It’s hard to imagine a time now when wearing seat belts wasn’t compulsory, but in fact wearing seat belts in both the front and back of a vehicle has only been a legal requirement since the early nineties. Prior to this, wearing a seat belt was only compulsory in the front of a vehicle. It took ten years for even this law to get through parliament due to various setbacks. Since 1983, it’s estimated that seat belts have saved over 50,000 lives of front passengers alone.
Is it always necessary to wear a seat belt?
Although it’s compulsory for most drivers and passengers to wear a seat belt at all times, there are some exceptions. For example, no one has to wear a seat belt in a vehicle that is being used for police, fire and rescue services. A driver who is reversing doesn’t have to wear a seat belt. Delivery drivers going less than 50 metres between each stop don’t have to wear a seat belt during these short trips. A licensed taxi driver who is ‘plying for hire’ or carrying passengers is also not required by law to wear a seat belt.
If you have a medical problem that makes wearing a seat belt very uncomfortable or impossible you must obtain legal permission not to wear one. Your doctor can give you a Certificate of Exemption from Compulsory Seat Belt Wearing, which you must then keep with you any time you are travelling in a motor vehicle without wearing a seat belt.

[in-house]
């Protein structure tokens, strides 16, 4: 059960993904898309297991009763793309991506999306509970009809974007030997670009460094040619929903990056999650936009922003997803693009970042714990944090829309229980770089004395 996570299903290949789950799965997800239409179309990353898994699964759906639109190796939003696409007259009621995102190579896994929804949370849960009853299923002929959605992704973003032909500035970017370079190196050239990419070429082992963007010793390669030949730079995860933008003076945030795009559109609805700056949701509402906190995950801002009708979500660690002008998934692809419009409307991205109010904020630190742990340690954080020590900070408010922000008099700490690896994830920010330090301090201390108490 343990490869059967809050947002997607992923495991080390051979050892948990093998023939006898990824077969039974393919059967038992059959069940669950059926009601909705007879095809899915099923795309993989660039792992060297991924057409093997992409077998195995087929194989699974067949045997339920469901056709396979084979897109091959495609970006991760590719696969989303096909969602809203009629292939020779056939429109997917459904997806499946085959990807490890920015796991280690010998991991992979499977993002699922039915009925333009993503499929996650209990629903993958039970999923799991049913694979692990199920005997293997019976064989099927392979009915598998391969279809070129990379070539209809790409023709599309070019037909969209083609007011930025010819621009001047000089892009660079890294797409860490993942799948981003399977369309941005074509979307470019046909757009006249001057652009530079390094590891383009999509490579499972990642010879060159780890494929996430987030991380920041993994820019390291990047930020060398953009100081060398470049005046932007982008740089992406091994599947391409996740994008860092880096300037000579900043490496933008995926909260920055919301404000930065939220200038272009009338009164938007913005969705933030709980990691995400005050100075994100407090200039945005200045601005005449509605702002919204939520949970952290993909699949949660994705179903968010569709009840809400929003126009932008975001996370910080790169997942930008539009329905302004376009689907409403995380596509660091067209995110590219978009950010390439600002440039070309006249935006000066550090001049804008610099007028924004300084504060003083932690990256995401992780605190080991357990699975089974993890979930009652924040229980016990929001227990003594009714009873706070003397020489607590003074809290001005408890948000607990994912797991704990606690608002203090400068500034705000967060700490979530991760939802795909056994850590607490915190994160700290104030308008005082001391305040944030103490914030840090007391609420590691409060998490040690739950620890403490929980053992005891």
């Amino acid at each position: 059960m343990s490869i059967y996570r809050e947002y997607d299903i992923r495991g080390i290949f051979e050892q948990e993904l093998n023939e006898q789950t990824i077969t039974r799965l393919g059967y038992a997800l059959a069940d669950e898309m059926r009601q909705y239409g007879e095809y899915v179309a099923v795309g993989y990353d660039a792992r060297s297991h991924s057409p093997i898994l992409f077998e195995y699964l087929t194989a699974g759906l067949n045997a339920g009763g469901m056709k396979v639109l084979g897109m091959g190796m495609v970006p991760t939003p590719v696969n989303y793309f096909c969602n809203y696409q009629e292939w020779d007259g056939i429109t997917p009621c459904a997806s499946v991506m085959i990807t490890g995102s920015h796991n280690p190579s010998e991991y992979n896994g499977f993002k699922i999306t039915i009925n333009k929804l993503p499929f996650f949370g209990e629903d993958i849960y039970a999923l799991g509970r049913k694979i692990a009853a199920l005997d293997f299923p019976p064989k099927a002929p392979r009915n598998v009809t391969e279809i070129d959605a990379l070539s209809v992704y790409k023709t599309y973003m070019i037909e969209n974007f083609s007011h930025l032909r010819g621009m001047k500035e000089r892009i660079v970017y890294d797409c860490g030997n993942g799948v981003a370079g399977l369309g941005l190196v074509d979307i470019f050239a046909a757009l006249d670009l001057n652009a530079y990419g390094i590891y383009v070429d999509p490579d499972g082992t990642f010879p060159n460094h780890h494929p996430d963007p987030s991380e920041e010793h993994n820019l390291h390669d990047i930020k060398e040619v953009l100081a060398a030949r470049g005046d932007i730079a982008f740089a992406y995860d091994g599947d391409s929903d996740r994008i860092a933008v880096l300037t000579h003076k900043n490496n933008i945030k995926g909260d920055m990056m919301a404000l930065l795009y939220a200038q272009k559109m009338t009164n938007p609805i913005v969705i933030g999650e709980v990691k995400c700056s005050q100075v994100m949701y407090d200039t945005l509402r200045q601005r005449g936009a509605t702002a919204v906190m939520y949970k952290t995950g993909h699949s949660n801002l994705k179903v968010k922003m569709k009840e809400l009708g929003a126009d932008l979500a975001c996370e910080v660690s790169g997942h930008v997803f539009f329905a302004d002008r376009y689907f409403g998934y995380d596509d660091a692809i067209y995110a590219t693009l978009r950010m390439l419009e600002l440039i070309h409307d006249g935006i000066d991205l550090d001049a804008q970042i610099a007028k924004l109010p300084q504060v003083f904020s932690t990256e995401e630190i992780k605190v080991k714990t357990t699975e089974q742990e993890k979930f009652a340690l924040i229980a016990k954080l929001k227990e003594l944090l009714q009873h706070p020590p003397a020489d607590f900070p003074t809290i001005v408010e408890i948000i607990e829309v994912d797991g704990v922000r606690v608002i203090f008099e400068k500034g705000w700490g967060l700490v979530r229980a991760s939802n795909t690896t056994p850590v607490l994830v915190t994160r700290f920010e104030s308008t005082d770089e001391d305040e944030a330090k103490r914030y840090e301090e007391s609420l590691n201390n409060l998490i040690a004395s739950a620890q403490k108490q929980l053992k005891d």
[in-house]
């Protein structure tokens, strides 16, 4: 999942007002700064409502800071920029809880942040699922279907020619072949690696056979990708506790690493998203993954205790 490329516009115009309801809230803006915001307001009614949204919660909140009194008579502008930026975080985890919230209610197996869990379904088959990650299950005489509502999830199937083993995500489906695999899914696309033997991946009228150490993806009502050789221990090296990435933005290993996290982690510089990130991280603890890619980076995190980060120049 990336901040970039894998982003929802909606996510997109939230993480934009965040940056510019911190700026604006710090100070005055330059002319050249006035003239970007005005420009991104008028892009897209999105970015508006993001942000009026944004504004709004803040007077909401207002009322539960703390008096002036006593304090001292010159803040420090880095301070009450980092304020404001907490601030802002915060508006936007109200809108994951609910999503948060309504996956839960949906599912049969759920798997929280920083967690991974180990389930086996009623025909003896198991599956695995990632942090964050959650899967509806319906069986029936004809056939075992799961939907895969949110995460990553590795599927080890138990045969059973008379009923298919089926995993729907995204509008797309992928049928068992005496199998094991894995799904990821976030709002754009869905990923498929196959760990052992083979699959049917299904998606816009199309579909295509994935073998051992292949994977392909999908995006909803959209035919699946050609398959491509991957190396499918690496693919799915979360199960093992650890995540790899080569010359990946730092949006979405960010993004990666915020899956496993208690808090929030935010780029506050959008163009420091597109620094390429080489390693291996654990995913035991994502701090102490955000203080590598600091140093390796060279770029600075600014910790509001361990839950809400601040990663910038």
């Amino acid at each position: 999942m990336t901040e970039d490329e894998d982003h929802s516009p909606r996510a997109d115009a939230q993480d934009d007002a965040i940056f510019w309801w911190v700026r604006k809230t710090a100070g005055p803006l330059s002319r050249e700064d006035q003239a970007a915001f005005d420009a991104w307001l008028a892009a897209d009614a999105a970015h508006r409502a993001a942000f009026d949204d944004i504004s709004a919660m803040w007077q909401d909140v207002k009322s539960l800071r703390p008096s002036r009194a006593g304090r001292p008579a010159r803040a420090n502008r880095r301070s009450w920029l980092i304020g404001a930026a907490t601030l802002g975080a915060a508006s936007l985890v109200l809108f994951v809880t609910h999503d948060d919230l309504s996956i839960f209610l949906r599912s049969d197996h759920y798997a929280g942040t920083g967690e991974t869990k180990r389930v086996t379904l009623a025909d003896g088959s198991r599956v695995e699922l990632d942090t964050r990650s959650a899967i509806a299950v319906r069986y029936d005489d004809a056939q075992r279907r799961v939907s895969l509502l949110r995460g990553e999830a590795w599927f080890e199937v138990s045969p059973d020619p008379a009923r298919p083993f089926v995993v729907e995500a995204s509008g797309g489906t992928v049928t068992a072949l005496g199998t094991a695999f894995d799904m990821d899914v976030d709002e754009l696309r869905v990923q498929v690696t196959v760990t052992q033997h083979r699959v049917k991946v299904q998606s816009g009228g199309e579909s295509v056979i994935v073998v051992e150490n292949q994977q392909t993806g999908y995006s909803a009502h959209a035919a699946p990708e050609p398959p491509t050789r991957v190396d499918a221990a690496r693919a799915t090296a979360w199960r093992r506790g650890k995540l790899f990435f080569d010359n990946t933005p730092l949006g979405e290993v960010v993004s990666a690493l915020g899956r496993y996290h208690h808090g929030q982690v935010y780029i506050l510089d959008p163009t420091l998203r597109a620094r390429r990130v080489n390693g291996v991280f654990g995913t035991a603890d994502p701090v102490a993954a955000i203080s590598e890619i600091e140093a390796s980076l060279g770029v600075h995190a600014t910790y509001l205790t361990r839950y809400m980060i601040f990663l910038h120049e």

Can I still claim personal injury compensation if I wasn’t wearing a seat belt?
Just because you weren’t wearing a seat belt at the time of an accident does not mean you’re unable to claim personal injury compensation. The accident must be mainly due to the negligence of the other driver, however. If this is the case, you will still be able to claim, but your claim may be deducted due to your ‘contributory negligence.’ The judge will take account of the fact that you should have been wearing a seat belt when assessing the amount of compensation you are due, as your injuries may have been less severe.
If you’d like to find out more about personal injury compensation, call our expert advisors at Accident Advice Helpline. They’ll be able to discuss your situation in detail and explain how a judge will decide on your deductions for contributory negligence.
Date Published: February 18, 2014
Author: David Brown